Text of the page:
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Fourth Damascus Embassy Attacker Dies

The only Islamic militant arrested in the attack on the U.S. Embassy in Damascus has died from his wounds, and authorities were unable to question him, a Syrian official and the government media said Wednesday.

The man, who was shot as he fled an explosives-laden truck without detonating it, died in a hospital Tuesday, said an official, who spoke on condition of anonymity because he was not authorized to speak to the media.

The three other attackers were killed in Tuesday's brazen assault on the embassy. Syrian guards exchanged gunfire outside the compound's walls with the assailants, who shouted "God is great!" and tried to storm in with automatic weapons and hand grenades.

Meanwhile, the head of Syria's outlawed Muslim Brotherhood, Ali Sadr el Din al Bayanouni, claims the attack was staged by the government, reports . Al Bayanouni claims it would be impossible for attackers to enter such a heavily-guarded neighborhood without government help.

Syria is a police state, with a fierce reputation for keeping a lid on violence when it wants to, reports CBS News correspondent Richard Roth. Syrian security did stop the assault here from succeeding, but only after it had been launched.

The attackers came in two cars, one of them an explosives-laden pickup truck. The first car pulled up in front of the embassy's entrance and three gunmen burst out.

At the same time, the truck — filled with pipe bombs rigged to gas canisters — pulled up to another gate on the other side of the triangular compound. But when the shooting began, the driver ran away without detonating it. He was shot and arrested, and the truck did not explode.

Syrian authorities were not able to interrogate him because he was in critical condition before he died, the state-run Syrian Arab News Agency said.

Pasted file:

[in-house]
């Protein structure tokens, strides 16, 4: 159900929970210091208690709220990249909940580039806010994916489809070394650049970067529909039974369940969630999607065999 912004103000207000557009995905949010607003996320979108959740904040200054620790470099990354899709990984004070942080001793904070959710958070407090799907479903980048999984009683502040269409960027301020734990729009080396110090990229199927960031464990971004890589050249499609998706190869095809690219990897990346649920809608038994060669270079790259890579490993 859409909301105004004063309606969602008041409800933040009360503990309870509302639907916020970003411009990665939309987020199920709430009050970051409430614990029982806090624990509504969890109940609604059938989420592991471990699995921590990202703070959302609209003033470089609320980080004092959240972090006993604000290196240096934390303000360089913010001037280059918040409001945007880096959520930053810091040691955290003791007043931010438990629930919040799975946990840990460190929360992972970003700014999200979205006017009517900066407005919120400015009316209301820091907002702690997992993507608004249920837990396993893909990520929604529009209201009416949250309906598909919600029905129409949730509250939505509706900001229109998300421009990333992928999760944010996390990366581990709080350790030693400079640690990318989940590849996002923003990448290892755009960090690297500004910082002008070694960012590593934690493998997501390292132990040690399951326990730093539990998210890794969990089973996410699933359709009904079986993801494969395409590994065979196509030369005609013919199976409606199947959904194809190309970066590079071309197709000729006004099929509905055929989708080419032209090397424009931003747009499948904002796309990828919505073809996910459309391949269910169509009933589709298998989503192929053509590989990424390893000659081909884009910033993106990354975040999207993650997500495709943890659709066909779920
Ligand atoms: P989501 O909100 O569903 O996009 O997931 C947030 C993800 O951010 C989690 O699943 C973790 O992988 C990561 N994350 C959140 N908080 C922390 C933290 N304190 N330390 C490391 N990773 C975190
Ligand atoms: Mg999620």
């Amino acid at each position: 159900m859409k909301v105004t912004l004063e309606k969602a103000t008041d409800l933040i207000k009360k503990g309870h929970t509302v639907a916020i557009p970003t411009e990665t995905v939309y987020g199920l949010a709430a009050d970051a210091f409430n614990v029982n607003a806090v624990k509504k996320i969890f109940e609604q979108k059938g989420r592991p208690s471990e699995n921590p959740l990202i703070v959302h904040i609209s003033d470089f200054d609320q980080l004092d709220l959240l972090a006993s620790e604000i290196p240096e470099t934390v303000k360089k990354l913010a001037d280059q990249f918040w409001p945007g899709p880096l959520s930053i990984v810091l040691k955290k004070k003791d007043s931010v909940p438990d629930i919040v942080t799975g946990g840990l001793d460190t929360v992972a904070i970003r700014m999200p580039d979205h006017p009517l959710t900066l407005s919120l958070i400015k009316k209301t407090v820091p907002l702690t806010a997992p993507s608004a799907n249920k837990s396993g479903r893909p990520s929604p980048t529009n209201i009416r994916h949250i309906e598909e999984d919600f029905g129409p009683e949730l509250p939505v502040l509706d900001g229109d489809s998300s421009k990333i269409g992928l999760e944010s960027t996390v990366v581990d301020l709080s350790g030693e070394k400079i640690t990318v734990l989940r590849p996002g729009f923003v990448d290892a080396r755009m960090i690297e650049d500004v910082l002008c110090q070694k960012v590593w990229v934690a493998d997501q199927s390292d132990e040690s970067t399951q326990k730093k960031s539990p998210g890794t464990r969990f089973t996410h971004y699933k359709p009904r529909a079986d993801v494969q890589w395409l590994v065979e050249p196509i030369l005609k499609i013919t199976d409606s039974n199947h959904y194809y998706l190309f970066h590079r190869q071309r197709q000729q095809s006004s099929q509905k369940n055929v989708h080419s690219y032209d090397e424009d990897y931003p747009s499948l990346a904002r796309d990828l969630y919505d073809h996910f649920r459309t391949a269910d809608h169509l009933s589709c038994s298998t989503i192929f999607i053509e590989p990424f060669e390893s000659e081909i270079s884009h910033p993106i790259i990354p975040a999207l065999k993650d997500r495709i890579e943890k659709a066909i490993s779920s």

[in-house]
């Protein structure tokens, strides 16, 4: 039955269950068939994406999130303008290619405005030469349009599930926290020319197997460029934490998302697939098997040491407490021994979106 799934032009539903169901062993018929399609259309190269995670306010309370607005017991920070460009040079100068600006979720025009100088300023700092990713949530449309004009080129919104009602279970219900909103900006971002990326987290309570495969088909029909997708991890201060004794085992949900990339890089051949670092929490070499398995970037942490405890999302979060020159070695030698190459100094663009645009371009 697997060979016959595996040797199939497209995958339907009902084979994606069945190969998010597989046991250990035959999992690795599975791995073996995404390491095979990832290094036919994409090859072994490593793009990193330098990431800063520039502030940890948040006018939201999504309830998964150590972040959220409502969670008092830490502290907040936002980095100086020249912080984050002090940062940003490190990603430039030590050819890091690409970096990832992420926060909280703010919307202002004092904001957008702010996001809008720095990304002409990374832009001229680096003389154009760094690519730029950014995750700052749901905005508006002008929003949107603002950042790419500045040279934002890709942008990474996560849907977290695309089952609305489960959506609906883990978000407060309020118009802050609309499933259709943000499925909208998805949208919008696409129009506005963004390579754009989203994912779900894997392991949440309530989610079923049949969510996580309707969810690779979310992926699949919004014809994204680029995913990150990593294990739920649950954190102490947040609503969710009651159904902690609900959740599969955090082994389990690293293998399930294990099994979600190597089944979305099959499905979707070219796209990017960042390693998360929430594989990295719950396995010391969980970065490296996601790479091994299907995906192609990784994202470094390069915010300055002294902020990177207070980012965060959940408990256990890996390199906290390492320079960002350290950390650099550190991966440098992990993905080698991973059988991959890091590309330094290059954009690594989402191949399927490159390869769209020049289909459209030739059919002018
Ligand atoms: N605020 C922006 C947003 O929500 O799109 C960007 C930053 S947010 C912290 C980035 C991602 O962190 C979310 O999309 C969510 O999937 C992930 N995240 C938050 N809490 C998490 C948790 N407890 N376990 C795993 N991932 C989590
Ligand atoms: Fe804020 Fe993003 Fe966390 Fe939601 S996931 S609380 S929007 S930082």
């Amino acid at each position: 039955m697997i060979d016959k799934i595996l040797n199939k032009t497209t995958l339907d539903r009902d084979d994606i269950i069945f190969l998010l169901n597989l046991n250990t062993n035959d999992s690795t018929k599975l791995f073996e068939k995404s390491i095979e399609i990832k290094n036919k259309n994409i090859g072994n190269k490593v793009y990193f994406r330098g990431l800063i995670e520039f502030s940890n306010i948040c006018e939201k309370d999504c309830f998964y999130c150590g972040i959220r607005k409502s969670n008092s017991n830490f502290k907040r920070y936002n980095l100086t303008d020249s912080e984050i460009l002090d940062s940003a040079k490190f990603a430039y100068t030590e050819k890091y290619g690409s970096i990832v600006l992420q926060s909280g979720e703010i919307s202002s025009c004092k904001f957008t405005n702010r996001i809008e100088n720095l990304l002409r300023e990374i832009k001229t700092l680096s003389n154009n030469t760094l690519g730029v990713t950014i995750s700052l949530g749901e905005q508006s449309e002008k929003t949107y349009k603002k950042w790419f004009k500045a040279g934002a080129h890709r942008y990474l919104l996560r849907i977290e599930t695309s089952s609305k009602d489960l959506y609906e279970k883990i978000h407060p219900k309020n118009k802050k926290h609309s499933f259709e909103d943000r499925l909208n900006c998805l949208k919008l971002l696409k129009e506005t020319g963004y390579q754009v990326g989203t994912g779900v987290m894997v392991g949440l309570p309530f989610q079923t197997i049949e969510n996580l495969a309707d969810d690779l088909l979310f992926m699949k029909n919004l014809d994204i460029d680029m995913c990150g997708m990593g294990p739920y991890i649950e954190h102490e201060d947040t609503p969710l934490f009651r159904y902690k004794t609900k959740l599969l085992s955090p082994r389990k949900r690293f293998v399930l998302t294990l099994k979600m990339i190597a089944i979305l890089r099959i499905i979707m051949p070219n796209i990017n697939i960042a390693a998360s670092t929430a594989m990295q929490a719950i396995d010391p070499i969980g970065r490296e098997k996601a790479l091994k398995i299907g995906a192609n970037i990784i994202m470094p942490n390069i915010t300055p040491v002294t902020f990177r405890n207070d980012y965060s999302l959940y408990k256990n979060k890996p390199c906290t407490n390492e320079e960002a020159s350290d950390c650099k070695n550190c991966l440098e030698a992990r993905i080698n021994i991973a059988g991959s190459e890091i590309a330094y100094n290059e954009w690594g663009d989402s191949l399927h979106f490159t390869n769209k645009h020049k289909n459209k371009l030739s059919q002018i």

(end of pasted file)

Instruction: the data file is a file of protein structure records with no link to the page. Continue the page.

At first, authorities said the man was being questioned, reports Roth. Syria also now says all four of the attackers were Syrian citizens, not foreigners

A Syrian guard was killed in the shooting, and 10 civilians and a Chinese diplomat were injured. No Americans were hurt.

(AP Photo/Bassem Tellawi)
On Wednesday, the Embassy and the streets around it were bustling, Roth said. There was plenty of traffic and people, but the area was swarming with armed security. There were scars on the Embassy's 15-foot-high walls from the gunfire, and still-shattered glass in a guard booth that fronts on the U.S. compound.

The rapid response by Syrian guards won rare praise from the United States, which accuses President Bashar Assad's regime of supporting terrorism in its backing of Hezbollah guerrillas and Palestinian militants.

White House spokesman Tony Snow also thanked Syrian officials and called for Damascus to "become an ally and make the choice of fighting against terrorists."

But Syria responded with a sharp criticism of Washington, blaming its policies in Lebanon, Iraq and the Palestinian territories for increasing Islamic militancy.

"It is regrettable that U.S. policies in the Middle East have fueled extremism, terrorism and anti-U.S. sentiment," the Syrian Embassy in Washington said in a statement. "The U.S. should ... start looking at the root causes of terrorism and broker a comprehensive peace in the Middle East."

It curtly said that Syria "performed its duties" under the Geneva Conventions to protect the embassy.

There was no claim of responsibility the attack but suspicion immediately fell on a little-known al Qaeda offshoot called Jund al-Sham, Arabic for Soldiers of Syria.

Syria's ambassador to the U.S., Imad Moustapha, told The Associated Press it was too early to know who was behind the attack, but "it's logically possible" that Jund al-Sham was responsible.

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